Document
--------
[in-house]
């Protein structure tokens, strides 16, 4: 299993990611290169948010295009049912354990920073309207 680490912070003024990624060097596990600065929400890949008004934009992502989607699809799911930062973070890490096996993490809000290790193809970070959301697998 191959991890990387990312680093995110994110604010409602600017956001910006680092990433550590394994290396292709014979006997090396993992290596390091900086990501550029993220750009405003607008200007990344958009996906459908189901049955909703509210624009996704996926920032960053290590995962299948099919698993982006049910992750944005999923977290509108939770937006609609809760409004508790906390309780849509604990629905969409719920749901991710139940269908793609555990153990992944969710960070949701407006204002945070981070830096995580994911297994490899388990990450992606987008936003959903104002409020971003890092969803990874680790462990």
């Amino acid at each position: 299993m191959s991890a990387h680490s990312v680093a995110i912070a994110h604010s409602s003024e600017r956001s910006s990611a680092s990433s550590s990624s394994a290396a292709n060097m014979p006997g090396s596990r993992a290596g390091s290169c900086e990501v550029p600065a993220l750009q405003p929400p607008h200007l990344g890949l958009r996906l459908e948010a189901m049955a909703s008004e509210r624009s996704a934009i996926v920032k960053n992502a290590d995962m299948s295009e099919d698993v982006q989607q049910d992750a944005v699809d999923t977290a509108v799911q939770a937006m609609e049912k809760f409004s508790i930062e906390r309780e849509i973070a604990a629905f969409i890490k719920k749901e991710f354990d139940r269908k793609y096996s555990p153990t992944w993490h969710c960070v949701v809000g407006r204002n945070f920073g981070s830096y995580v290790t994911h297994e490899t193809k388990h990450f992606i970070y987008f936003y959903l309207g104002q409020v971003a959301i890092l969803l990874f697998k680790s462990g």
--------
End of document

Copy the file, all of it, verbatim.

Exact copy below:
[in-house]
């Protein structure tokens, strides 16, 4: 299993990611290169948010295009049912354990920073309207 680490912070003024990624060097596990600065929400890949008004934009992502989607699809799911930062973070890490096996993490809000290790193809970070959301697998 191959991890990387990312680093995110994110604010409602600017956001910006680092990433550590394994290396292709014979006997090396993992290596390091900086990501550029993220750009405003607008200007990344958009996906459908189901049955909703509210624009996704996926920032960053290590995962299948099919698993982006049910992750944005999923977290509108939770937006609609809760409004508790906390309780849509604990629905969409719920749901991710139940269908793609555990153990992944969710960070949701407006204002945070981070830096995580994911297994490899388990990450992606987008936003959903104002409020971003890092969803990874680790462990």
């Amino acid at each position: 299993m191959s991890a990387h680490s990312v680093a995110i912070a994110h604010s409602s003024e600017r956001s910006s990611a680092s990433s550590s990624s394994a290396a292709n060097m014979p006997g090396s596990r993992a290596g390091s290169c900086e990501v550029p600065a993220l750009q405003p929400p607008h200007l990344g890949l958009r996906l459908e948010a189901m049955a909703s008004e509210r624009s996704a934009i996926v920032k960053n992502a290590d995962m299948s295009e099919d698993v982006q989607q049910d992750a944005v699809d999923t977290a509108v799911q939770a937006m609609e049912k809760f409004s508790i930062e906390r309780e849509i973070a604990a629905f969409i890490k719920k749901e991710f354990d139940r269908k793609y096996s555990p153990t992944w993490h969710c960070v949701v809000g407006r204002n945070f920073g981070s830096y995580v290790t994911h297994e490899t193809k388990h990450f992606i970070y987008f936003y959903l309207g104002q409020v971003a959301i890092l969803l990874f697998k680790s462990g």